The world mourned the loss of a legendary musician on Thursday, but those closest to Prince say the world lost so much more.
Following the news of his death, Reverend Al Sharpton took to Twitter, remembering the "Purple Rain" singer for not only his music, but his philanthropy.
"An (sic) true musical genius, he was a sincere humanitarian," Sharpton wrote. "He would call me to get money quietly to families of victims including Trayvon [Martin's].
An true musical genius, he was a sincere humanitarian . He would call me to get money quietly to families of victims including Trayvon's— Reverend Al Sharpton (@TheRevAl) April 21, 2016
During an appearance on MSNBC, Sharpton elaborated on Prince's philanthropic efforts, adding that he was very private about them and didn't want to be identified as a donor.
"What many people didn't know is that he would support many of our civil rights causes," Sharpton said. "I remember when we were raising the issue of justice around the Trayvon Martin killing. Prince called me and sent some funds that I gave to the family for him and never wanted recognition for it.
"He went into Baltimore around the policing issue and did a concert to help the family. So, he was one that did not want to make a lot about his humanitarian and activist involvement, but he was very much involved in what was going on in the country. He was very much involved in Human rights."
While Prince may have shied away from publicizing how much he donated to causes, he was vocal about his support, taking a moment at the Grammy Awards in 2015 to acknowledge that he backed Black Lives Matter.
"Albums still matter," he said when presenting album of the year. "Like books and black lives, albums still matter – tonight and always."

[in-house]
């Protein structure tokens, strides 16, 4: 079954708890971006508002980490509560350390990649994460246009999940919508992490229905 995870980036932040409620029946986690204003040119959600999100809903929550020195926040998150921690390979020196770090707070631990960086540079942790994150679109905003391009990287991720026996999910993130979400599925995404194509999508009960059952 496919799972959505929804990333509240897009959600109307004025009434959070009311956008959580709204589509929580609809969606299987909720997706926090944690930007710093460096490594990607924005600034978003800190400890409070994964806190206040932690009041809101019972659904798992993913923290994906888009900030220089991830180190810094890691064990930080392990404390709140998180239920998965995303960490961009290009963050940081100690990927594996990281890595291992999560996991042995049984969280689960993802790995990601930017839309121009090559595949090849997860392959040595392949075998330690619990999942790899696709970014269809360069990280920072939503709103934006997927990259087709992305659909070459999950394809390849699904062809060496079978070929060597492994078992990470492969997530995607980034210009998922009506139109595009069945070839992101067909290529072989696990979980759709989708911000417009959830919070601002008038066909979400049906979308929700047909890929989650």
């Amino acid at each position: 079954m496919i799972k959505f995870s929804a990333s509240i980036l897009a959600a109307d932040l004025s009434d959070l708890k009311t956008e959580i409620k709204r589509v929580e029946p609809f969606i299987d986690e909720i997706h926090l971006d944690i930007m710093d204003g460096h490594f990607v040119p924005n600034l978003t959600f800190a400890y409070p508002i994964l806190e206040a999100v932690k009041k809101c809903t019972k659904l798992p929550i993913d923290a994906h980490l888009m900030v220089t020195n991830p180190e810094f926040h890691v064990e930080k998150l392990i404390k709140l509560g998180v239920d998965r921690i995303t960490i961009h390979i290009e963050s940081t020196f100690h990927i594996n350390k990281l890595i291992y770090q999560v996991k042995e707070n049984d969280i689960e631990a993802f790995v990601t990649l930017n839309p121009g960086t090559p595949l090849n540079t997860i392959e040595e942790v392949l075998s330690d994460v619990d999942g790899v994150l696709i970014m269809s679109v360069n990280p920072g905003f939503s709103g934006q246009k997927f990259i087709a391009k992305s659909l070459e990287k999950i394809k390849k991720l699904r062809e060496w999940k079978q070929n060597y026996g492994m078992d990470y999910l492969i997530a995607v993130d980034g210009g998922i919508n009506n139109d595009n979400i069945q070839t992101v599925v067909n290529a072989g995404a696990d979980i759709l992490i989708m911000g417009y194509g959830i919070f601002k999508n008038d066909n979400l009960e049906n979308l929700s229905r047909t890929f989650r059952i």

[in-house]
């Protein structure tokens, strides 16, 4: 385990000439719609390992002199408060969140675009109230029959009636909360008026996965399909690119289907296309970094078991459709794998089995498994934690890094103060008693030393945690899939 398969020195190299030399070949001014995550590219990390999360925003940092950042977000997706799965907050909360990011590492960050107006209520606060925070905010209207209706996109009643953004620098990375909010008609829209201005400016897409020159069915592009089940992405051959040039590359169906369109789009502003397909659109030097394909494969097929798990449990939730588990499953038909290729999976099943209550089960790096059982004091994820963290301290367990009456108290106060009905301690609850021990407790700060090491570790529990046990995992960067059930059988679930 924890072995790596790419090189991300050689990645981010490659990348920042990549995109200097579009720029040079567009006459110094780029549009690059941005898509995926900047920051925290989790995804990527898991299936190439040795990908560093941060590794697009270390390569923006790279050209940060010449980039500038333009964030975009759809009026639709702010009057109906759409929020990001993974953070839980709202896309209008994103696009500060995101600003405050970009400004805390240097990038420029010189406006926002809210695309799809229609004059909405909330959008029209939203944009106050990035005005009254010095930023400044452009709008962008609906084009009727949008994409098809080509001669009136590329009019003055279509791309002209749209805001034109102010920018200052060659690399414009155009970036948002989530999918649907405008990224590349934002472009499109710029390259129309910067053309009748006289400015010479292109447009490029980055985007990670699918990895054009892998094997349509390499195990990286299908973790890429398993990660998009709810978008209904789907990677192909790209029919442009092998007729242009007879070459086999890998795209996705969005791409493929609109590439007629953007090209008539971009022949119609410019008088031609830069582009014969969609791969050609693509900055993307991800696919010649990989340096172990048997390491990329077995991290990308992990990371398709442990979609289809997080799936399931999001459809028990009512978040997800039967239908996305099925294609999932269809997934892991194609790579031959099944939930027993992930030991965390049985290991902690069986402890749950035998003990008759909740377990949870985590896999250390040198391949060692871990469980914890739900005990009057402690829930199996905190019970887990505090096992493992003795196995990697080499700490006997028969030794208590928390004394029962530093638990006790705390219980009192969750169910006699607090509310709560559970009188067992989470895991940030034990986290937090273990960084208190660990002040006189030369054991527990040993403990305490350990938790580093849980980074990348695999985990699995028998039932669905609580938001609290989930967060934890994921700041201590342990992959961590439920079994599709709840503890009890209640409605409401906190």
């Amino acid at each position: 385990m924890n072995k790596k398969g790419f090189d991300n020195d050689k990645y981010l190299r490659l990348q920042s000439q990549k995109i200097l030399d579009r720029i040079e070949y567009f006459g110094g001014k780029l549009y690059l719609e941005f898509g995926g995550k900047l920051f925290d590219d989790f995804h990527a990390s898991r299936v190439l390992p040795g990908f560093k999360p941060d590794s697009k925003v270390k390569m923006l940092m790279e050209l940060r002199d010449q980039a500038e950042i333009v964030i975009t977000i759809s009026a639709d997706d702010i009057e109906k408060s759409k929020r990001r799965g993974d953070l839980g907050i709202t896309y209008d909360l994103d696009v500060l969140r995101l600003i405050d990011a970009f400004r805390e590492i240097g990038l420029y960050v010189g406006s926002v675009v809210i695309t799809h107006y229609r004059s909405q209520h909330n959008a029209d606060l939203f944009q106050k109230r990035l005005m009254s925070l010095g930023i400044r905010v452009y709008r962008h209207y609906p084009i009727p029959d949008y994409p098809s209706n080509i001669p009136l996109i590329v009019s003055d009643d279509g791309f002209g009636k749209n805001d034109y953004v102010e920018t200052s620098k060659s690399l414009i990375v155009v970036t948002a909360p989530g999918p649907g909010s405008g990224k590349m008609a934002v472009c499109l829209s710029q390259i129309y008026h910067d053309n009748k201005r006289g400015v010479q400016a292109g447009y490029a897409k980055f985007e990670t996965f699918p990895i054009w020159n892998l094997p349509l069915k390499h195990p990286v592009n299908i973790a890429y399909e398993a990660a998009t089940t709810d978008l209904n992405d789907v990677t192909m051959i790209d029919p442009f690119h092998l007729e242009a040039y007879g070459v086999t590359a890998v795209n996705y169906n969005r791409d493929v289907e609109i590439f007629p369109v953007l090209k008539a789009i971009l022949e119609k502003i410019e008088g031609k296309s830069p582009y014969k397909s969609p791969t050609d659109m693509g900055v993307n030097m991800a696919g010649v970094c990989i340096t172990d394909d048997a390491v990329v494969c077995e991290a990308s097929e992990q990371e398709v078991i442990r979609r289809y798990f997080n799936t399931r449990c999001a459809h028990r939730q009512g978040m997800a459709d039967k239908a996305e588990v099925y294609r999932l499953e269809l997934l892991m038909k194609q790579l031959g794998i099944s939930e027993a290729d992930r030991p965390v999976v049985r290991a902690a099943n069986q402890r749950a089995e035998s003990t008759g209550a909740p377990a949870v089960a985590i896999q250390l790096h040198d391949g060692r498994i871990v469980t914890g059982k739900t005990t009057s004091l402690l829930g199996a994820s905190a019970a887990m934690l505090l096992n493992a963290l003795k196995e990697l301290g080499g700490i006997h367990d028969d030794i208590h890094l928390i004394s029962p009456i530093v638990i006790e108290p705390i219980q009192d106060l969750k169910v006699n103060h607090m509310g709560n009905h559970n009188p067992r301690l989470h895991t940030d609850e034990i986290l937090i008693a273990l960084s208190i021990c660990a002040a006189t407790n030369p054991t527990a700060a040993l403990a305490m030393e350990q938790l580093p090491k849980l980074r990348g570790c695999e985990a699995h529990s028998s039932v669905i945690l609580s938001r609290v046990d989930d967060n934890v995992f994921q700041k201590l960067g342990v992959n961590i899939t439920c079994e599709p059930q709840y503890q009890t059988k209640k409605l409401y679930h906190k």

Prince also supported the cause when he performed at a charity concert in Brooklyn last October, put on by Jay Z's music streaming service Tidal, which, according to Entertainment Weekly raised $1.5 million that was donated to Black Lives Matter and other social justice organizations in line with the BLM message.
"I would hope that even in the shock, we remember the depth and gravity of what he was," Sharpton added. "Both as a musical innovator and icon, but also as somebody who used the resources he had to help causes that bettered the country and better the world."
Aside from his interest in BLM, Prince was also invested in making skills in technology accessible to youth in low-income areas, as his friend Van Jones attests to in an interview with CNN's Jake Tapper.
Jones' Rebuild the Dream charity launched the YesWeCode initiative with the intention of teaching 100,000 children in low-income areas how to write code, and Prince was an avid supporter.
"I don't think people understand how much he cared," Jones told CNN. "We started YesWeCode because of Trayvon Martin. Prince said, 'A black kid wearing a hoodie might be seen as a thug. A white kid wearing a hoodie might be seen as a Silicon Valley genius. Lets teach the black kids how to be Mark Zuckerberg. Out of that observation we made a whole organization."
Adding that Prince's Jehovah Witness faith banned him from speaking publicly about his concern for "poor people, for struggling people and for the African-American community," he noted that it didn't stop the music icon from making it a point to be charitable.
Jones also remembered Prince as a friend who was "there 1,000 percent" when he was needed, as well as someone who believed in the youth of today, since he got his own start so young. Jones recalled one story about Prince in which he told young people in Baltimore that the next time he visited the city, he wanted to stay in hotels and eat at restaurants created by them.
"He really believed that young people could change the world," Jones added. "[He was] not just a great musician, [but] a great human being at every conceivable level. He's a humanitarian first and foremost.
"Whether you know him or not, there are people right now who have solar panels on their houses in Oakland, California that Prince paid for and they don't even know it. There are people who are in hospitals right now who get anonymous gifts. He never wanted anybody to know how much of a humanitarian he was. He's a Jehovah's Witness. They're not supposed to speak about their good work. But, this is a guy who cared so much."